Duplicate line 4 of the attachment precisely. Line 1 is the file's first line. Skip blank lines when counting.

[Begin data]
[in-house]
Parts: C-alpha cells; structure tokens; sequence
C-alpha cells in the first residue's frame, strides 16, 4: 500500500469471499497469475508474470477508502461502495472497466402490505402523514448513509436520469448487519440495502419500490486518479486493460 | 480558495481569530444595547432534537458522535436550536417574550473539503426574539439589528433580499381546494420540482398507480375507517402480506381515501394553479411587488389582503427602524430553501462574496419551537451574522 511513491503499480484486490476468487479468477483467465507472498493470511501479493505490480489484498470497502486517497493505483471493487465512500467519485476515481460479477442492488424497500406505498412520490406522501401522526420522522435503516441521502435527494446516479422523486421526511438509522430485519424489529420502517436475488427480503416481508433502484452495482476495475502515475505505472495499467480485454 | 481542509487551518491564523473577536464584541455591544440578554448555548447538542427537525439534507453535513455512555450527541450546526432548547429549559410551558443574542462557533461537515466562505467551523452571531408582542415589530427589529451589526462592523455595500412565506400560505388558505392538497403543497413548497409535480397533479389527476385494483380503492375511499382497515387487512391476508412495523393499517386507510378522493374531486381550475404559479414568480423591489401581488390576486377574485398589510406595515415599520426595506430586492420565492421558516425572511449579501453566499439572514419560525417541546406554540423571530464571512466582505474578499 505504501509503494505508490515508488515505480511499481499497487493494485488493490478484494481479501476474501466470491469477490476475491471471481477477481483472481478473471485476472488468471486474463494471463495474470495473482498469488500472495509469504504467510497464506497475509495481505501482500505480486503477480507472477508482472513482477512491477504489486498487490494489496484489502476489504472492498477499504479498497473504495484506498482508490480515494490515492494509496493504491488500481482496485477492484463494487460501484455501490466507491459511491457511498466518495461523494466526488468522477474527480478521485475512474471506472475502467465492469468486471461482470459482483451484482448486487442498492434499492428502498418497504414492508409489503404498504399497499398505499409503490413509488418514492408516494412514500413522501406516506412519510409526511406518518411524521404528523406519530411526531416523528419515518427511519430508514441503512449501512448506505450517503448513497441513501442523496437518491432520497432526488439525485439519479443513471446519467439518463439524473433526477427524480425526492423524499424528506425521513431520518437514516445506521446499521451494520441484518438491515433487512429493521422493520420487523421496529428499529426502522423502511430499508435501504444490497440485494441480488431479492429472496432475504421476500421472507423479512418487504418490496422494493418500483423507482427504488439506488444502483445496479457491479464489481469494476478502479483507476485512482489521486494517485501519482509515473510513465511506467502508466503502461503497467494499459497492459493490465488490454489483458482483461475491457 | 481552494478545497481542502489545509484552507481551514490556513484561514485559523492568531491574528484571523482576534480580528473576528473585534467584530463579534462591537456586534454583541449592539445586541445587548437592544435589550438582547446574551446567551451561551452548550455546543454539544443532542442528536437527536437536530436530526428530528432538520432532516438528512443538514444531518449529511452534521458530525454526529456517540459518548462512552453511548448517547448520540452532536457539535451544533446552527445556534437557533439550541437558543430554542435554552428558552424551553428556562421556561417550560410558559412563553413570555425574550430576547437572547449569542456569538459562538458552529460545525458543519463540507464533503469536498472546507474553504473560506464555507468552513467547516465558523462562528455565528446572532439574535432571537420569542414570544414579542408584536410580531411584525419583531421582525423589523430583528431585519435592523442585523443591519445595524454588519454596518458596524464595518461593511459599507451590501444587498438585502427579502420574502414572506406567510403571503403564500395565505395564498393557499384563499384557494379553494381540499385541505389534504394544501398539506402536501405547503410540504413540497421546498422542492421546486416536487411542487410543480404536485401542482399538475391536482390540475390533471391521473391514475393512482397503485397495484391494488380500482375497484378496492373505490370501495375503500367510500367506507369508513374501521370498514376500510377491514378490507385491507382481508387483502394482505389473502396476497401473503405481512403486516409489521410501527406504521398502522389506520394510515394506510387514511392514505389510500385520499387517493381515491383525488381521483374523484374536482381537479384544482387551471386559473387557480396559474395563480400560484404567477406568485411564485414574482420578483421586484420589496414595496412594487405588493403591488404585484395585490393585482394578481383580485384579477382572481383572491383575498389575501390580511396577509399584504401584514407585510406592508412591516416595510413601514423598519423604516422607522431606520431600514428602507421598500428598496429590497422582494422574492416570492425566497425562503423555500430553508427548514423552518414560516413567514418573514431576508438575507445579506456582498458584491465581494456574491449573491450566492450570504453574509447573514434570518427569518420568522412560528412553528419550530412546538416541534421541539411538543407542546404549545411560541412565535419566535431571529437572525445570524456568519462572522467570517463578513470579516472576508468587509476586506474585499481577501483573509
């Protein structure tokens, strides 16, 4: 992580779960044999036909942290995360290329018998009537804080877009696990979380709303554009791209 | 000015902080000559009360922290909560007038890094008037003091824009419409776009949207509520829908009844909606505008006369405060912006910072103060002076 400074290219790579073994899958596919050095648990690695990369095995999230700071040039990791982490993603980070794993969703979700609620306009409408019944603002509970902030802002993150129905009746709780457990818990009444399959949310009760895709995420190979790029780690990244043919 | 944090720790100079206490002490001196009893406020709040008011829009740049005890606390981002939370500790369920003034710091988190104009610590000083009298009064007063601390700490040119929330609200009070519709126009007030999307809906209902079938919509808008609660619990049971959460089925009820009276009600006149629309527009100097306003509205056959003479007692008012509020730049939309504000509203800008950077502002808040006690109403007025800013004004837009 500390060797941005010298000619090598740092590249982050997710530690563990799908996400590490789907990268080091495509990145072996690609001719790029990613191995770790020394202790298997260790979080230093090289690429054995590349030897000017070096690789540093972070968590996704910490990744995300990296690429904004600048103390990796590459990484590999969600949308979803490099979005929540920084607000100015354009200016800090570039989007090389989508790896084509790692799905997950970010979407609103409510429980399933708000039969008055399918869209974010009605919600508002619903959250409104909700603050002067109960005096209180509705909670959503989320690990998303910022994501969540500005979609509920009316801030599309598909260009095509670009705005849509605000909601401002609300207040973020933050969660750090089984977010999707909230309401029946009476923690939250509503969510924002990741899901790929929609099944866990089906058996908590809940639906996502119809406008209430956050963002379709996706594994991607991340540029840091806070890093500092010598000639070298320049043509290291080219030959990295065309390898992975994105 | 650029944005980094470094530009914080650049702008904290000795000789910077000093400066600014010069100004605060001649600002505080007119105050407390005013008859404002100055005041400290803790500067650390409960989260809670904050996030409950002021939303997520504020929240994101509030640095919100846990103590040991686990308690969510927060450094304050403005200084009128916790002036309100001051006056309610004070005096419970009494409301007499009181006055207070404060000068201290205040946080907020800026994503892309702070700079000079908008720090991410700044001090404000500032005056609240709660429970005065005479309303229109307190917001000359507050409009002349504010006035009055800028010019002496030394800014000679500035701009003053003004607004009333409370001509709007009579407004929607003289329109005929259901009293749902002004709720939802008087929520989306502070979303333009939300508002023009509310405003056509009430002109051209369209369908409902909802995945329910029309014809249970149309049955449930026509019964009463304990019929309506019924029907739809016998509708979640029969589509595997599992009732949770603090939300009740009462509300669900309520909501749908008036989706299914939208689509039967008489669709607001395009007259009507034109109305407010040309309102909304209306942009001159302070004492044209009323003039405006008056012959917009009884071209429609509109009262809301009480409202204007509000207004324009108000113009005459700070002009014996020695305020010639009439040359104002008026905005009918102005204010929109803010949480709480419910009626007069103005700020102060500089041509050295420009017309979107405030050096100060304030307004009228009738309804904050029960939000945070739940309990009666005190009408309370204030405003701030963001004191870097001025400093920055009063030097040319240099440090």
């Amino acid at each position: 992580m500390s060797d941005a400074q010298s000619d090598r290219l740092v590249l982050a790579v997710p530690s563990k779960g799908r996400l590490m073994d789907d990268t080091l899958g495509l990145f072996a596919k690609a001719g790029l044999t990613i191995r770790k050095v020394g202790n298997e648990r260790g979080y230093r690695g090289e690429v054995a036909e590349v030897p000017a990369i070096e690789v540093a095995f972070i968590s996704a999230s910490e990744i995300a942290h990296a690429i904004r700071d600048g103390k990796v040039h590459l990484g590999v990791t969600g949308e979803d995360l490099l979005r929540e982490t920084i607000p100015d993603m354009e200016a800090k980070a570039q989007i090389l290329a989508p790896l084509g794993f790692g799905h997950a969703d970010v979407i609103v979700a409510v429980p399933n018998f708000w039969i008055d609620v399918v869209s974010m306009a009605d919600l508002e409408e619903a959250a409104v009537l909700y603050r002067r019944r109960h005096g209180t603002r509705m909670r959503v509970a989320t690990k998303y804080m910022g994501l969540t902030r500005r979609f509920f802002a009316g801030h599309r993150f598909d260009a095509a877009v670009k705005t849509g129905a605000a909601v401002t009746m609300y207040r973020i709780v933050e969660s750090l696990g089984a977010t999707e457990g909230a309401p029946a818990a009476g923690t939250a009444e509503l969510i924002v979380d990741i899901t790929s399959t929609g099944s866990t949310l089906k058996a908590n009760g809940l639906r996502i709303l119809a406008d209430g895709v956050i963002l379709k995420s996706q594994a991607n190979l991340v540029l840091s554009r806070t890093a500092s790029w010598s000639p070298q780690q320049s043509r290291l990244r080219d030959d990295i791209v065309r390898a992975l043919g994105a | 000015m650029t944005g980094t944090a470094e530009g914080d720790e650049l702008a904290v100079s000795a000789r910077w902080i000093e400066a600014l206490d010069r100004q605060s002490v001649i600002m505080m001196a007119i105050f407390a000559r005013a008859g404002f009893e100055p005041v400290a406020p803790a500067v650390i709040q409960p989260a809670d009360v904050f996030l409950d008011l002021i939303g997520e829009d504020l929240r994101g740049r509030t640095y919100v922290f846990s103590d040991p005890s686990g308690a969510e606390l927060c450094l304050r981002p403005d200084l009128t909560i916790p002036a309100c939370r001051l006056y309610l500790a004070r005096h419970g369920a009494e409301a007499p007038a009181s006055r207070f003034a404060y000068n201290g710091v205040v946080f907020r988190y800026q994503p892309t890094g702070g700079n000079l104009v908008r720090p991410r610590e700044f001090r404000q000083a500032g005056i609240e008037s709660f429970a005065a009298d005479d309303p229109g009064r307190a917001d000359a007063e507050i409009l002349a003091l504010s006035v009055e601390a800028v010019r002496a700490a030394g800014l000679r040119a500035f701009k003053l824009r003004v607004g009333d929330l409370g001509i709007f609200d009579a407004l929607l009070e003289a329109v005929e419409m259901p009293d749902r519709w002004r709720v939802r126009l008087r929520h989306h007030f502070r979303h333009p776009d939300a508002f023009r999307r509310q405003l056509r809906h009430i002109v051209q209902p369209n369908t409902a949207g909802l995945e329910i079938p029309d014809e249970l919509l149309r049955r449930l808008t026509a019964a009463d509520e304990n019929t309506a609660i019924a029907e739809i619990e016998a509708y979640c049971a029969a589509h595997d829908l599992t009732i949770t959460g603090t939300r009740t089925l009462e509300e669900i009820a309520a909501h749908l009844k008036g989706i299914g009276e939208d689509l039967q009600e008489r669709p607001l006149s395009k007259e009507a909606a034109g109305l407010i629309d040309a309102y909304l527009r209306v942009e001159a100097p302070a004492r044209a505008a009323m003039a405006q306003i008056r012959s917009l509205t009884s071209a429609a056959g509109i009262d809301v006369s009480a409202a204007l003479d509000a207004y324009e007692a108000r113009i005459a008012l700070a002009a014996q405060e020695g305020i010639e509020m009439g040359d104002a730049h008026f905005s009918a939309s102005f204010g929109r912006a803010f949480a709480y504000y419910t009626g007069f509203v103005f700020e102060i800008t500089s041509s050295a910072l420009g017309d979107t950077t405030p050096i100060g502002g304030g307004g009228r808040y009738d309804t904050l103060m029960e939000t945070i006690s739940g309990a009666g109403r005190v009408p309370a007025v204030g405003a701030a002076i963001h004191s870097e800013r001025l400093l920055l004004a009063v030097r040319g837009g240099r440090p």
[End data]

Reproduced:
């Protein structure tokens, strides 16, 4: 992580779960044999036909942290995360290329018998009537804080877009696990979380709303554009791209 | 000015902080000559009360922290909560007038890094008037003091824009419409776009949207509520829908009844909606505008006369405060912006910072103060002076 400074290219790579073994899958596919050095648990690695990369095995999230700071040039990791982490993603980070794993969703979700609620306009409408019944603002509970902030802002993150129905009746709780457990818990009444399959949310009760895709995420190979790029780690990244043919 | 944090720790100079206490002490001196009893406020709040008011829009740049005890606390981002939370500790369920003034710091988190104009610590000083009298009064007063601390700490040119929330609200009070519709126009007030999307809906209902079938919509808008609660619990049971959460089925009820009276009600006149629309527009100097306003509205056959003479007692008012509020730049939309504000509203800008950077502002808040006690109403007025800013004004837009 500390060797941005010298000619090598740092590249982050997710530690563990799908996400590490789907990268080091495509990145072996690609001719790029990613191995770790020394202790298997260790979080230093090289690429054995590349030897000017070096690789540093972070968590996704910490990744995300990296690429904004600048103390990796590459990484590999969600949308979803490099979005929540920084607000100015354009200016800090570039989007090389989508790896084509790692799905997950970010979407609103409510429980399933708000039969008055399918869209974010009605919600508002619903959250409104909700603050002067109960005096209180509705909670959503989320690990998303910022994501969540500005979609509920009316801030599309598909260009095509670009705005849509605000909601401002609300207040973020933050969660750090089984977010999707909230309401029946009476923690939250509503969510924002990741899901790929929609099944866990089906058996908590809940639906996502119809406008209430956050963002379709996706594994991607991340540029840091806070890093500092010598000639070298320049043509290291080219030959990295065309390898992975994105 | 650029944005980094470094530009914080650049702008904290000795000789910077000093400066600014010069100004605060001649600002505080007119105050407390005013008859404002100055005041400290803790500067650390409960989260809670904050996030409950002021939303997520504020929240994101509030640095919100846990103590040991686990308690969510927060450094304050403005200084009128916790002036309100001051006056309610004070005096419970009494409301007499009181006055207070404060000068201290205040946080907020800026994503892309702070700079000079908008720090991410700044001090404000500032005056609240709660429970005065005479309303229109307190917001000359507050409009002349504010006035009055800028010019002496030394800014000679500035701009003053003004607004009333409370001509709007009579407004929607003289329109005929259901009293749902002004709720939802008087929520989306502070979303333009939300508002023009509310405003056509009430002109051209369209369908409902909802995945329910029309014809249970149309049955449930026509019964009463304990019929309506019924029907739809016998509708979640029969589509595997599992009732949770603090939300009740009462509300669900309520909501749908008036989706299914939208689509039967008489669709607001395009007259009507034109109305407010040309309102909304209306942009001159302070004492044209009323003039405006008056012959917009009884071209429609509109009262809301009480409202204007509000207004324009108000113009005459700070002009014996020695305020010639009439040359104002008026905005009918102005204010929109803010949480709480419910009626007069103005700020102060500089041509050295420009017309979107405030050096100060304030307004009228009738309804904050029960939000945070739940309990009666005190009408309370204030405003701030963001004191870097001025400093920055009063030097040319240099440090």